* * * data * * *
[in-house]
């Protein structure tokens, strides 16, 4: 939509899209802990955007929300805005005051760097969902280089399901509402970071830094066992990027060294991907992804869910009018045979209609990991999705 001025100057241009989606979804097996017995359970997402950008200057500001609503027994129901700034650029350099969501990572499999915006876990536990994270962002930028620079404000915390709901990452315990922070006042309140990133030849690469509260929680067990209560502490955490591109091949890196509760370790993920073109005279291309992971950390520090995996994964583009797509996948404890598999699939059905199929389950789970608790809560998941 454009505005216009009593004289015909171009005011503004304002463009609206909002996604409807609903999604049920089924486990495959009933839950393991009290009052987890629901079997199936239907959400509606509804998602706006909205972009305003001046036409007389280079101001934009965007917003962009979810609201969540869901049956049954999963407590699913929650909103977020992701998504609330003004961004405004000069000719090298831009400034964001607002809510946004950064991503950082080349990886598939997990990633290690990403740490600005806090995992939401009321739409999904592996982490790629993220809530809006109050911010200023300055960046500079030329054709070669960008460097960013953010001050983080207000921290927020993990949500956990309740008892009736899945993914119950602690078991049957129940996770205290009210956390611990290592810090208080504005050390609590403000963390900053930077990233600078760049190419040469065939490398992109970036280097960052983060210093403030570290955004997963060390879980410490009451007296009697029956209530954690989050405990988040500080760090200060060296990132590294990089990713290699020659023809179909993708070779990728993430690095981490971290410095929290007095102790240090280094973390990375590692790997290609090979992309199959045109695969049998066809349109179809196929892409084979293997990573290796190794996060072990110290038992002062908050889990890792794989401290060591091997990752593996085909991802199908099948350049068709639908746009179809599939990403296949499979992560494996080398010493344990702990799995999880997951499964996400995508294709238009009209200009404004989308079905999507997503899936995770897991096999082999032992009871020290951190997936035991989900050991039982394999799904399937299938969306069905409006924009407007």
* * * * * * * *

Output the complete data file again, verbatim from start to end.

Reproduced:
[in-house]
């Protein structure tokens, strides 16, 4: 939509899209802990955007929300805005005051760097969902280089399901509402970071830094066992990027060294991907992804869910009018045979209609990991999705 001025100057241009989606979804097996017995359970997402950008200057500001609503027994129901700034650029350099969501990572499999915006876990536990994270962002930028620079404000915390709901990452315990922070006042309140990133030849690469509260929680067990209560502490955490591109091949890196509760370790993920073109005279291309992971950390520090995996994964583009797509996948404890598999699939059905199929389950789970608790809560998941 454009505005216009009593004289015909171009005011503004304002463009609206909002996604409807609903999604049920089924486990495959009933839950393991009290009052987890629901079997199936239907959400509606509804998602706006909205972009305003001046036409007389280079101001934009965007917003962009979810609201969540869901049956049954999963407590699913929650909103977020992701998504609330003004961004405004000069000719090298831009400034964001607002809510946004950064991503950082080349990886598939997990990633290690990403740490600005806090995992939401009321739409999904592996982490790629993220809530809006109050911010200023300055960046500079030329054709070669960008460097960013953010001050983080207000921290927020993990949500956990309740008892009736899945993914119950602690078991049957129940996770205290009210956390611990290592810090208080504005050390609590403000963390900053930077990233600078760049190419040469065939490398992109970036280097960052983060210093403030570290955004997963060390879980410490009451007296009697029956209530954690989050405990988040500080760090200060060296990132590294990089990713290699020659023809179909993708070779990728993430690095981490971290410095929290007095102790240090280094973390990375590692790997290609090979992309199959045109695969049998066809349109179809196929892409084979293997990573290796190794996060072990110290038992002062908050889990890792794989401290060591091997990752593996085909991802199908099948350049068709639908746009179809599939990403296949499979992560494996080398010493344990702990799995999880997951499964996400995508294709238009009209200009404004989308079905999507997503899936995770897991096999082999032992009871020290951190997936035991989900050991039982394999799904399937299938969306069905409006924009407007």